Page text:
3. Desire Me – 1 Ronnie

This wasn’t the best year for romances between Carousel and this film. Hollywood has believed in the magic of abusers and stalkers since the golden era apparently. Despite being the only pairing between Greer Garson and Robert Mitchum there’s more than enough reason to understand why this was labeled the worst film MGM made during the 1940s. Yes, the entire decade! The concept of a woman falling in love with her stalker notwithstanding, the script is so pedestrian, with call-and-response conversations that play like they’re out of order. Mitchum’s good, but even he has the good sense to die halfway through the picture (he comes back but only because he’s obligated to).

2. Bachelor Flat – 1 Ronnie

1960s sexist humor abounds in this lifeless comedy: rape jokes, girls being walking sets of boobs (if they have them, and poor Tuesday Weld is reminded that she lacks them), and an extended sequence about a dachshund pushing a giant bone around. If I wanted to watch a dog and a rare bone I’ll watch Bringing Up Baby! Did I mention Richard Beymer makes a “joke” about assaulting an underage girl? Oh, sorry, it was just so funny the first time!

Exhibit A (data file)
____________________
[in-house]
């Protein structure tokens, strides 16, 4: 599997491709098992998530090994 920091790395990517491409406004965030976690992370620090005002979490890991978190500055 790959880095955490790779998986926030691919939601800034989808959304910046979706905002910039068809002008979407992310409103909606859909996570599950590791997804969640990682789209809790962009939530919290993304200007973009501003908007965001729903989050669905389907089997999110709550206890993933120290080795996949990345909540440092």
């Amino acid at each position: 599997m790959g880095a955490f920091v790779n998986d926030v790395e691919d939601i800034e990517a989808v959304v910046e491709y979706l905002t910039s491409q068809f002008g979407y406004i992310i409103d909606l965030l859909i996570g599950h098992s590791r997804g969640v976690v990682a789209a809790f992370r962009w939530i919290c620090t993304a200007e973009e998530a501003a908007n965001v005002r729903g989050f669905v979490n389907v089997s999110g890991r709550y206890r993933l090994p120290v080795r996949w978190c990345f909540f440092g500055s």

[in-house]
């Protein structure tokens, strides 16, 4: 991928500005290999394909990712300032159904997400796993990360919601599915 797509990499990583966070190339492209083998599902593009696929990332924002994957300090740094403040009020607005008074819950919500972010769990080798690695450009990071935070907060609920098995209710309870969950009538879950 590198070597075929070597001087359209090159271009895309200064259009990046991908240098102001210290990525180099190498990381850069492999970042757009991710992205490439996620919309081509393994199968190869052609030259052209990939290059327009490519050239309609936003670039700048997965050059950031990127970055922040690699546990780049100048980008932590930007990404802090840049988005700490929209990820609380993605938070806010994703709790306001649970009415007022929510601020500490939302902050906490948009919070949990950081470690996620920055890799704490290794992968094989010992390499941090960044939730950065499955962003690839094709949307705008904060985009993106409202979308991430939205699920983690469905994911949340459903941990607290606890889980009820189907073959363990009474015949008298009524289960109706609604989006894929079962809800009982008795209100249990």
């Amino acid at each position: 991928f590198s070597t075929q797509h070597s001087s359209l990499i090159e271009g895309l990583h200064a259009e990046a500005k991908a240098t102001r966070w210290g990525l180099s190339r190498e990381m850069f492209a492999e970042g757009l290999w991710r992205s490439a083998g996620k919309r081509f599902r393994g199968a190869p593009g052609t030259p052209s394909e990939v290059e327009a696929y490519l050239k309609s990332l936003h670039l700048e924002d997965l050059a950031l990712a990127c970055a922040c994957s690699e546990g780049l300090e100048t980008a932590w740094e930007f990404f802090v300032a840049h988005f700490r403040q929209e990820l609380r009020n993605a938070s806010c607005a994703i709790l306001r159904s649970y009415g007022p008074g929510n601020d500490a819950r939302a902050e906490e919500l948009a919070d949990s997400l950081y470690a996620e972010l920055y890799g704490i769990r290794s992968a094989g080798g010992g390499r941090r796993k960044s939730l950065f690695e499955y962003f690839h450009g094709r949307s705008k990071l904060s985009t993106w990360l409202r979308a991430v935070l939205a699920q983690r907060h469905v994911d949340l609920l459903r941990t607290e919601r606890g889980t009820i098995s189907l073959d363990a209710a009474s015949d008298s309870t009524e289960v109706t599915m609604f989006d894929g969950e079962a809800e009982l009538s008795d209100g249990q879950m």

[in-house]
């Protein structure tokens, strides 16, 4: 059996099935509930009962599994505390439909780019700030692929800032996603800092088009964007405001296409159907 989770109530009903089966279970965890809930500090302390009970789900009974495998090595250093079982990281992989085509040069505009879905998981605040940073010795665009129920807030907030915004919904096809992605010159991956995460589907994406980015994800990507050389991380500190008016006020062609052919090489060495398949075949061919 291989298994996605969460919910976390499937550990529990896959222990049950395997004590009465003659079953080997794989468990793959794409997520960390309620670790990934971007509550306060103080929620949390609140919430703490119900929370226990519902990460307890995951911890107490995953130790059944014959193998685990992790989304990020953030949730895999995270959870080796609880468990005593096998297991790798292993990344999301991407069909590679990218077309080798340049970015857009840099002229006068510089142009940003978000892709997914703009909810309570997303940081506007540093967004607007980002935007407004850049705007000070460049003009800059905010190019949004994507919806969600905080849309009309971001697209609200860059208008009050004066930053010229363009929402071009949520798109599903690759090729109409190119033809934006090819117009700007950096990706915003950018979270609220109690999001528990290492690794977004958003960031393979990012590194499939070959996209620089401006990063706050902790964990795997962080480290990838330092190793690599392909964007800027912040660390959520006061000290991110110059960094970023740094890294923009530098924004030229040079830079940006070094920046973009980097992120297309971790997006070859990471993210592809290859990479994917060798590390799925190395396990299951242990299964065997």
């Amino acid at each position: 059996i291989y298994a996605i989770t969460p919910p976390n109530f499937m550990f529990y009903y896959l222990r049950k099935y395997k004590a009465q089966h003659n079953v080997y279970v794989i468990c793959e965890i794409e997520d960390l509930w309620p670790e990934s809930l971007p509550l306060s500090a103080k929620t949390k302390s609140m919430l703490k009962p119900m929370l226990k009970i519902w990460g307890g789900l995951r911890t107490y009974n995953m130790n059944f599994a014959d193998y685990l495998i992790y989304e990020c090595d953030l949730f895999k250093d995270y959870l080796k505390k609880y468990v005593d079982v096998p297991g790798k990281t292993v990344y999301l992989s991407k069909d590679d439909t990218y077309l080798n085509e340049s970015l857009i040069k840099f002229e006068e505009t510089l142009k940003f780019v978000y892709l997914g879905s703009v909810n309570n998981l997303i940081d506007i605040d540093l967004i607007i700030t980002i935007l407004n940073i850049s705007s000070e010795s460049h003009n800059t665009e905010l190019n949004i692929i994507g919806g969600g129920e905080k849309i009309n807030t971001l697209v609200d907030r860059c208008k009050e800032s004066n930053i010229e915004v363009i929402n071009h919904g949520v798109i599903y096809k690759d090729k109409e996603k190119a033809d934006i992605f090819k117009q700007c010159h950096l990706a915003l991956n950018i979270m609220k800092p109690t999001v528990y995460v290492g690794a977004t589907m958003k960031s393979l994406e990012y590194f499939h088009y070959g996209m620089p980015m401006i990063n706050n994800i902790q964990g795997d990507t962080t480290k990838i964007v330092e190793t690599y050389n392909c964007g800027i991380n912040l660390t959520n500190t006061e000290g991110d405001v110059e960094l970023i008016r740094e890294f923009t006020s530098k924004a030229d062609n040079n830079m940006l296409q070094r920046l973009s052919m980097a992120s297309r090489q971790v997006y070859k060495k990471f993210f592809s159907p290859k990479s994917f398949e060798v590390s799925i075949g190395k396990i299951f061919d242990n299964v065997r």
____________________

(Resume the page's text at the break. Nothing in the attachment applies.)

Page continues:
1. Superdad – .5 Ronni

Superdad? How about Superbad (and I’m not implying the movie with Jonah Hill either!). Disney tries to tackle the generation gap by getting the voice of normality and conservatism himself, Bob Crane, in the role of an Average dad who loves his daughter. I hope you noted the sarcasm in that preceding sentence. The movie wanders around looking for a plot, when it’s not showing kids as rejects from Beach Blanket Bingo. The third act literally involves a character paying tribute to Charles Manson before it just ends with happily ever after. This has to be the worst movie any studio, not just Disney, could have mad.